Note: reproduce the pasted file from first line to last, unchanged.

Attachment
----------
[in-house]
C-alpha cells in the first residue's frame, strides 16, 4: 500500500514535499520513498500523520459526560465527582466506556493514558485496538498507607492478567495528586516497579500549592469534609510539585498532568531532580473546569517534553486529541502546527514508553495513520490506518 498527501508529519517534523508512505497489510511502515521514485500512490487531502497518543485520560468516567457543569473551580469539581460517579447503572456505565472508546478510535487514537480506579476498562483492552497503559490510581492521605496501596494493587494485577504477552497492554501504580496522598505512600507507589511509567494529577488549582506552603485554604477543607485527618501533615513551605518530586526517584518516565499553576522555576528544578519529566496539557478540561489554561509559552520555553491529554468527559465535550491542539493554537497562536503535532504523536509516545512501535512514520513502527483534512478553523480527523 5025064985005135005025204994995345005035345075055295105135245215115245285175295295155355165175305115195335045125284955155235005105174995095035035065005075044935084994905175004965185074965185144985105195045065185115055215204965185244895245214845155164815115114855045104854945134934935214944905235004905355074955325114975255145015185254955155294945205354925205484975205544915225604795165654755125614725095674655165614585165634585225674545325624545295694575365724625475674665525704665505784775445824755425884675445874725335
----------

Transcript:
[in-house]
C-alpha cells in the first residue's frame, strides 16, 4: 500500500514535499520513498500523520459526560465527582466506556493514558485496538498507607492478567495528586516497579500549592469534609510539585498532568531532580473546569517534553486529541502546527514508553495513520490506518 498527501508529519517534523508512505497489510511502515521514485500512490487531502497518543485520560468516567457543569473551580469539581460517579447503572456505565472508546478510535487514537480506579476498562483492552497503559490510581492521605496501596494493587494485577504477552497492554501504580496522598505512600507507589511509567494529577488549582506552603485554604477543607485527618501533615513551605518530586526517584518516565499553576522555576528544578519529566496539557478540561489554561509559552520555553491529554468527559465535550491542539493554537497562536503535532504523536509516545512501535512514520513502527483534512478553523480527523 5025064985005135005025204994995345005035345075055295105135245215115245285175295295155355165175305115195335045125284955155235005105174995095035035065005075044935084994905175004965185074965185144985105195045065185115055215204965185244895245214845155164815115114855045104854945134934935214944905235004905355074955325114975255145015185254955155294945205354925205484975205544915225604795165654755125614725095674655165614585165634585225674545325624545295694575365724625475674665525704665505784775445824755425884675445874725335